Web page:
A review of Lau at the Ironworks, Inverness on the 1st of November, 2012.
So what do you expect when you hear yet another take on modern Scottish folk music is taking to the stage at the Ironworks? Underwhelmed? Well, it’s best to leave any misconceptions at the door and just revel in the soundscapes that these three free-thinking and talented musicians throw at you. Yup, it’s fiddle, accordion and guitar, but it’s Lau!
Lau are touring to promote their third album “Race the Loser”. It encompasses all the virtuosity you’d expect from Martin’s Green’s accordion; Aiden O’Rourke’s fiddle and Kris Drever’s singing and guitar. However, for the first time there’s a real move into electronic music and soundscapes produced from loops and plain old battering the accordion.
Tonight’s crowd knew what they were getting – the best folk band as voted by Radio 2 for three consecutive years. Lau are at the top of their game and thus the Ironworks decked out with tables and chairs was well packed with those not arriving early needing to stand at the back.
Choosing tunes and songs primarily from their new album, Lau built songs from slow and soft beginnings often aided by Martin’s looping skills to long form pieces, often over 7 minutes long wringing every emotion from the notes. “Far from Portland” stood out in this respect ending with the gentlest of electric guitar accompanied by Wurlitzer piano and fiddle, just lovely.
Martin Green is a joker – feeling clever that he can complete junior Sudoko and asking us to believe that the Fair Isle is 1000 miles wide and made of blue tac, it is easy to see that his creativity is not just in his fingers. I caught up with Martin during the evening. Martin confirmed that this was the first, and so far the best, gig of the tour. Looking at their gigging itinerary, these guys work hard. They are taking in much of Scotland and England between 1 and 18 November with only two nights off before returning to France in December.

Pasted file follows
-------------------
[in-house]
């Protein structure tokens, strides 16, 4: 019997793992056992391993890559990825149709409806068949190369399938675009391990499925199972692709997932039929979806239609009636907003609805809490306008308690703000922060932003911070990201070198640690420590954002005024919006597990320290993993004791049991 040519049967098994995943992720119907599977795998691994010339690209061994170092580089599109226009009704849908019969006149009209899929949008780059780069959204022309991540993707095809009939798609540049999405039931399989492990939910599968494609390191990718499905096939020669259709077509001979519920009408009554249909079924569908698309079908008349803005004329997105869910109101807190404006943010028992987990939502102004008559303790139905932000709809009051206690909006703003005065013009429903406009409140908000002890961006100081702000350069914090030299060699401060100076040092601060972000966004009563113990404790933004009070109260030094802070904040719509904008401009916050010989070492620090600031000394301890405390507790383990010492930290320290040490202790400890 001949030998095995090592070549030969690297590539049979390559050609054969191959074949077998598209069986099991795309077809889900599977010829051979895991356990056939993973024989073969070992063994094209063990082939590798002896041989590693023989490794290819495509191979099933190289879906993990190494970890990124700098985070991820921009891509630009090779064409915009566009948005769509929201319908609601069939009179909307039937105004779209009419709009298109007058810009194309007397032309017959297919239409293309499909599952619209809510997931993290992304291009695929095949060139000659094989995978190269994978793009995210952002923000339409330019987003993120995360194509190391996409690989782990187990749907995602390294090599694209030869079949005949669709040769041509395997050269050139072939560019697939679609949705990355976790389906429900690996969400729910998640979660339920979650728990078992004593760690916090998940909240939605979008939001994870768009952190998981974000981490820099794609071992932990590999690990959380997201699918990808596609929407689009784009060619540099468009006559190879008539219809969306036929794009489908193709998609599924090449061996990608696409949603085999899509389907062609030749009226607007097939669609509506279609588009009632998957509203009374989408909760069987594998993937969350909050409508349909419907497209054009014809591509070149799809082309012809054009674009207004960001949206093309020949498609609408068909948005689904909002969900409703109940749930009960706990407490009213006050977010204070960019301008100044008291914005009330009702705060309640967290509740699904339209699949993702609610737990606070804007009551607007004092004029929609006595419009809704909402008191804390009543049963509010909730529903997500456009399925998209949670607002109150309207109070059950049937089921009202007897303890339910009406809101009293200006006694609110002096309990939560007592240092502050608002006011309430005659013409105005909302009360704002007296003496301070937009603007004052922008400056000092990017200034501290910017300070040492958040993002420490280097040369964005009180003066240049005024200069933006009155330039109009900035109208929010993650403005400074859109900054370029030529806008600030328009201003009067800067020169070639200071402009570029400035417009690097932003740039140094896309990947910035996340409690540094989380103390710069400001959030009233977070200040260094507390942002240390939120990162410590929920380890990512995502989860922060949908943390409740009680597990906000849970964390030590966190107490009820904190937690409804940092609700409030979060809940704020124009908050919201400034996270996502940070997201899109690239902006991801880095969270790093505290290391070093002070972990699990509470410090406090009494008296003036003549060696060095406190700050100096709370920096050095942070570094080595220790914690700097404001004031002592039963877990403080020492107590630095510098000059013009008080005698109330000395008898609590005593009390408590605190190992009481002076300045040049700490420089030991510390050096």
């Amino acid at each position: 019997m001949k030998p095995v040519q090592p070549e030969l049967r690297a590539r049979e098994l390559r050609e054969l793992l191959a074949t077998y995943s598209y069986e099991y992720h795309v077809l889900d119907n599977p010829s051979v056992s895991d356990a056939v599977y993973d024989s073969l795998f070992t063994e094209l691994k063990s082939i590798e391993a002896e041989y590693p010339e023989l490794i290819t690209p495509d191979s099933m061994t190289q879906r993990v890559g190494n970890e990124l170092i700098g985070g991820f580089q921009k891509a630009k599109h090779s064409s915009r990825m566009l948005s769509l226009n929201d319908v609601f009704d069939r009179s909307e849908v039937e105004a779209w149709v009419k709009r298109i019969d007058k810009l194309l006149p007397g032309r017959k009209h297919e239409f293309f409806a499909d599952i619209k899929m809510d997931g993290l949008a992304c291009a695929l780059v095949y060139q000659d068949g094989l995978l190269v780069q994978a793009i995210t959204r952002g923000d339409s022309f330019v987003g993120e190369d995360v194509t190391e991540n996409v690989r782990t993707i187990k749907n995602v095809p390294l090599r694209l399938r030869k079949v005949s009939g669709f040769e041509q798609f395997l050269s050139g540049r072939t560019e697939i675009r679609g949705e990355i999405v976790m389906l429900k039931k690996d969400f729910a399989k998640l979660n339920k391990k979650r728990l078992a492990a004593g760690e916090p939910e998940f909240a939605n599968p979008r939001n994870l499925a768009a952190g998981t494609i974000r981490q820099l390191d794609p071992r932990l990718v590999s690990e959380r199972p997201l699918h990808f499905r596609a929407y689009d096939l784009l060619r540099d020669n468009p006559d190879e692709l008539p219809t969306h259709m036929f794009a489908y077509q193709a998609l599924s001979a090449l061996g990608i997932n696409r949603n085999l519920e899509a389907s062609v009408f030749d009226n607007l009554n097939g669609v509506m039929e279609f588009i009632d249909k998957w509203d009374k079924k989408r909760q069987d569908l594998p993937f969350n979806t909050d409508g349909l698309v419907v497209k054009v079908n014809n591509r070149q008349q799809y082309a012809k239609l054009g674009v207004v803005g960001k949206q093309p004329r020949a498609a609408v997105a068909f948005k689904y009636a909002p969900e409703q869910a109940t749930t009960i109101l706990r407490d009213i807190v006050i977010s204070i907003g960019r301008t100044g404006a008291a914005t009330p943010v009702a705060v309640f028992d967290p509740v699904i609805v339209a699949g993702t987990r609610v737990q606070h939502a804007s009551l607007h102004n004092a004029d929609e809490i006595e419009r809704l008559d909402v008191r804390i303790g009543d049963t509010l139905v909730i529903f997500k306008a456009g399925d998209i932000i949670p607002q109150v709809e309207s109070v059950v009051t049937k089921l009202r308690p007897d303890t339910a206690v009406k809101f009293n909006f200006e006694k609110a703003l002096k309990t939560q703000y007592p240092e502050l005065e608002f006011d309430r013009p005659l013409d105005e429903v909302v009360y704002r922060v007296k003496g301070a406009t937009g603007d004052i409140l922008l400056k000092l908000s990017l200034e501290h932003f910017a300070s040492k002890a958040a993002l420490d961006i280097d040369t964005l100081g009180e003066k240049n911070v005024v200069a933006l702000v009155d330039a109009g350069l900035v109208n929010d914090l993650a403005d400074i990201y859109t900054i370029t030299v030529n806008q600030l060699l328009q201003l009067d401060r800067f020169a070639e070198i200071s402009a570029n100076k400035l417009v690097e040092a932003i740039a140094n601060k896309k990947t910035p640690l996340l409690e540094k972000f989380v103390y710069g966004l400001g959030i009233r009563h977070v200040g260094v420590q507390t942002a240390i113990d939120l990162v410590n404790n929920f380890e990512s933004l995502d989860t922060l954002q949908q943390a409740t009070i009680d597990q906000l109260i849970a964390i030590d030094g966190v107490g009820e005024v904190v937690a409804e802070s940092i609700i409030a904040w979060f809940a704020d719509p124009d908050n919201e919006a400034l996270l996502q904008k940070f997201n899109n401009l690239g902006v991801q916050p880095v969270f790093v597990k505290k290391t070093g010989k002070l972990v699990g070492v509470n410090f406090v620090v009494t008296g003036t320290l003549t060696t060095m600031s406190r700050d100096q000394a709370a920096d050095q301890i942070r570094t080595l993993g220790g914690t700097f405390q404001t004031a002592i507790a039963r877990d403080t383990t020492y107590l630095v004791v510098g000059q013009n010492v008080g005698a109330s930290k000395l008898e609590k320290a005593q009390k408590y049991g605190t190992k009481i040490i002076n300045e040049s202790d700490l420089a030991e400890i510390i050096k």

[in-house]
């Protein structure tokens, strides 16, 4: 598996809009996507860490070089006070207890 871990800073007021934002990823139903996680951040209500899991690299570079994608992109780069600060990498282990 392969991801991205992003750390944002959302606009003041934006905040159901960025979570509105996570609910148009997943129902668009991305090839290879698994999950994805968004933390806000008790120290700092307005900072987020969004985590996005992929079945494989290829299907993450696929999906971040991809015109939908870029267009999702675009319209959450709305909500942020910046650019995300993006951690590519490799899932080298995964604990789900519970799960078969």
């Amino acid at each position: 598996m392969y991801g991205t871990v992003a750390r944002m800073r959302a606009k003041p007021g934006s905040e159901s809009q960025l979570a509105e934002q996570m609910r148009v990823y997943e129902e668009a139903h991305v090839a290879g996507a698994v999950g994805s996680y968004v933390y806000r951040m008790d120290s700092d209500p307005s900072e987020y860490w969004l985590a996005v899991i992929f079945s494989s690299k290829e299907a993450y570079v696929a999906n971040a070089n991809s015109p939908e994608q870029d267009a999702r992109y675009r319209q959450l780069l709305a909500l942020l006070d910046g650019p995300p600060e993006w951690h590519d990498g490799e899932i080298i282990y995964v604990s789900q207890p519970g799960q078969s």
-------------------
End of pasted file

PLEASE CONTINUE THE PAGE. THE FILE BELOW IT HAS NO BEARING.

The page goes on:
Their stage presence too brings a glow. In the quieter moments, there are smiles and encouraging smiles while in their more cacophonous moments there is Kris hunching over his guitar, Aiden wagging his legs and Martin bobbing up and down like a demented mannequin. Someone forgot to tell them that they are serious musicians who should be sitting properly on their seats!
And then there is Kris Drever’s vocals. A number of bands playing modern Scottish music produce almost exclusively instrumental music. While Lau are hardly exponents of Abbaesque melodies (maybe that’s for the next album) they use vocals as layers within soundscapes as well as songs such as Saint Monday which allow Kris’ vocals to shine through. At one moment there was such a wall of harmony vocals that I thought the Eagles had arrived.
In true merchandising style, Kris and Martin tended the stall where they were selling CDs, Videos and T-shirts. They were happy to spend a few minutes with fans chatting and signing autographs. If tonight’s audience is anything to go by then Lau have a real and lengthy future – people ranging from their teens to much more mature had CDs flying off the shelves.
So, those who have heard that this genre of modern Scottish music has too many bands eeking out a limited existence have failed to account of Lau’s lush sound, their beatleslike use of loops and the sheer racket that they can make when they put their minds to it. Race the Losers? There’s none here.